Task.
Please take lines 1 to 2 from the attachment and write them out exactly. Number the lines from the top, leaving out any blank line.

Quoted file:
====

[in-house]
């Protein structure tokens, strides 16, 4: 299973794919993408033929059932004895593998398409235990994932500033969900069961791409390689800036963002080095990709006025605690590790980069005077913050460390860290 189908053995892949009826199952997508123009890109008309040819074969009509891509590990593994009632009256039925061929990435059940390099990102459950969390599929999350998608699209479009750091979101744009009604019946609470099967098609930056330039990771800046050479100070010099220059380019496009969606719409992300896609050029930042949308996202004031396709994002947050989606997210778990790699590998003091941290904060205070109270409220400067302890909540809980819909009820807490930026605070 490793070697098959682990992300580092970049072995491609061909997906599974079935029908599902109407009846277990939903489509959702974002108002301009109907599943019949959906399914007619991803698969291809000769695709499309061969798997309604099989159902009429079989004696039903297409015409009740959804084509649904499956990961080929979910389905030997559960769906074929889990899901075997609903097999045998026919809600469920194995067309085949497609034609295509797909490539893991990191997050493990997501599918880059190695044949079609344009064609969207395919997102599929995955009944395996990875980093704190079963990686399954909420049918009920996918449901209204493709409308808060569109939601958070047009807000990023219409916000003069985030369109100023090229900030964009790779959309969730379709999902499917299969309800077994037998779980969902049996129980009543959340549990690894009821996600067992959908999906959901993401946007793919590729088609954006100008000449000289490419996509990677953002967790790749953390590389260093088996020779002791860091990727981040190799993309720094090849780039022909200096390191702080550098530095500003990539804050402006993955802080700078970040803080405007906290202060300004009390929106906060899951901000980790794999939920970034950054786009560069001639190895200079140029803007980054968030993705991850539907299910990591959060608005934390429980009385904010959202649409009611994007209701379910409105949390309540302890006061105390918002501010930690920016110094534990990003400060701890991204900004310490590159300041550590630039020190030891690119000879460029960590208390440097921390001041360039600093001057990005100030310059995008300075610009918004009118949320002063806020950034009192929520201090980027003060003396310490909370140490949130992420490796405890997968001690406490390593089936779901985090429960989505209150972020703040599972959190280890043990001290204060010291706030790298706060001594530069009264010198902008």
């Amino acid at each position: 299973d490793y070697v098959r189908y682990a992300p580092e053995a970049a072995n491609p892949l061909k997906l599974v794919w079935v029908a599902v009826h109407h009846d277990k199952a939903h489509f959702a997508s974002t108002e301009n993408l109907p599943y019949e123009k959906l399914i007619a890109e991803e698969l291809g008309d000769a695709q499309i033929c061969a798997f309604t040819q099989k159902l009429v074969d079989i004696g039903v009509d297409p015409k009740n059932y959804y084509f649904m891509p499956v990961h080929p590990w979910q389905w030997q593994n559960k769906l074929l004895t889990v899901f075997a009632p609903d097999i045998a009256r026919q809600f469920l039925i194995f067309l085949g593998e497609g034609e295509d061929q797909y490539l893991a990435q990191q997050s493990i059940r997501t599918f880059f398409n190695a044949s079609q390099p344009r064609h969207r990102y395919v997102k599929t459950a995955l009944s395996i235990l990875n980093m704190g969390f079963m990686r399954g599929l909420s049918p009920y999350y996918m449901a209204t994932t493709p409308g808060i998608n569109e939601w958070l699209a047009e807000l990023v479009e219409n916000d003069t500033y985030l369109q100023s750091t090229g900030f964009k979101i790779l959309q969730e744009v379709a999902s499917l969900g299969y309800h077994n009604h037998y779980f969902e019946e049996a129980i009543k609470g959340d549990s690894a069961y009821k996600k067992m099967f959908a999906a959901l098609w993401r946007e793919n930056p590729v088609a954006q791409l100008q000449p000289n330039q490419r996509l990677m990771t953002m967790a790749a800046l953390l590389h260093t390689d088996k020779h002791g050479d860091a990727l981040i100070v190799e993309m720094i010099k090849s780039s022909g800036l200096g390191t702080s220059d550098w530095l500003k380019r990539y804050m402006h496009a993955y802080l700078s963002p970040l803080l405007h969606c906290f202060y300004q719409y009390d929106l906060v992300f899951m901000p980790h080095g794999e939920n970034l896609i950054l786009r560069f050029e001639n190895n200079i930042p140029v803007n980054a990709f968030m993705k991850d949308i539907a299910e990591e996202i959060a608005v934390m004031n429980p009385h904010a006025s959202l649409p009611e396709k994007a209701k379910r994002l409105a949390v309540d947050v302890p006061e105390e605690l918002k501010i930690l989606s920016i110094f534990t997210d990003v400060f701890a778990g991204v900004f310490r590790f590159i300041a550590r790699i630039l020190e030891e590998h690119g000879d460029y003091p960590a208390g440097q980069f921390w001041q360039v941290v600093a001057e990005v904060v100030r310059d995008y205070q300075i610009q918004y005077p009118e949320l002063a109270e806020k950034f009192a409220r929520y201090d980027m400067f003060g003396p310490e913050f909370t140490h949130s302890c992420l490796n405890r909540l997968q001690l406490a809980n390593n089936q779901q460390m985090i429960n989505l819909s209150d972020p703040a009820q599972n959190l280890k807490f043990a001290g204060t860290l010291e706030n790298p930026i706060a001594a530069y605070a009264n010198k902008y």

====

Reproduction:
[in-house]
């Protein structure tokens, strides 16, 4: 299973794919993408033929059932004895593998398409235990994932500033969900069961791409390689800036963002080095990709006025605690590790980069005077913050460390860290 189908053995892949009826199952997508123009890109008309040819074969009509891509590990593994009632009256039925061929990435059940390099990102459950969390599929999350998608699209479009750091979101744009009604019946609470099967098609930056330039990771800046050479100070010099220059380019496009969606719409992300896609050029930042949308996202004031396709994002947050989606997210778990790699590998003091941290904060205070109270409220400067302890909540809980819909009820807490930026605070 490793070697098959682990992300580092970049072995491609061909997906599974079935029908599902109407009846277990939903489509959702974002108002301009109907599943019949959906399914007619991803698969291809000769695709499309061969798997309604099989159902009429079989004696039903297409015409009740959804084509649904499956990961080929979910389905030997559960769906074929889990899901075997609903097999045998026919809600469920194995067309085949497609034609295509797909490539893991990191997050493990997501599918880059190695044949079609344009064609969207395919997102599929995955009944395996990875980093704190079963990686399954909420049918009920996918449901209204493709409308808060569109939601958070047009807000990023219409916000003069985030369109100023090229900030964009790779959309969730379709999902499917299969309800077994037998779980969902049996129980009543959340549990690894009821996600067992959908999906959901993401946007793919590729088609954006100008000449000289490419996509990677953002967790790749953390590389260093088996020779002791860091990727981040190799993309720094090849780039022909200096390191702080550098530095500003990539804050402006993955802080700078970040803080405007906290202060300004009390929106906060899951901000980790794999939920970034950054786009560069001639190895200079140029803007980054968030993705991850539907299910990591959060608005934390429980009385904010959202649409009611994007209701379910409105949390309540302890006061105390918002501010930690920016110094534990990003400060701890991204900004310490590159300041550590630039020190030891690119000879460029960590208390440097921390001041360039600093001057990005100030310059995008300075610009918004009118949320002063806020950034009192929520201090980027003060003396310490909370140490949130992420490796405890997968001690406490390593089936779901985090429960989505209150972020703040599972959190280890043990001290204060010291706030790298706060001594530069009264010198902008």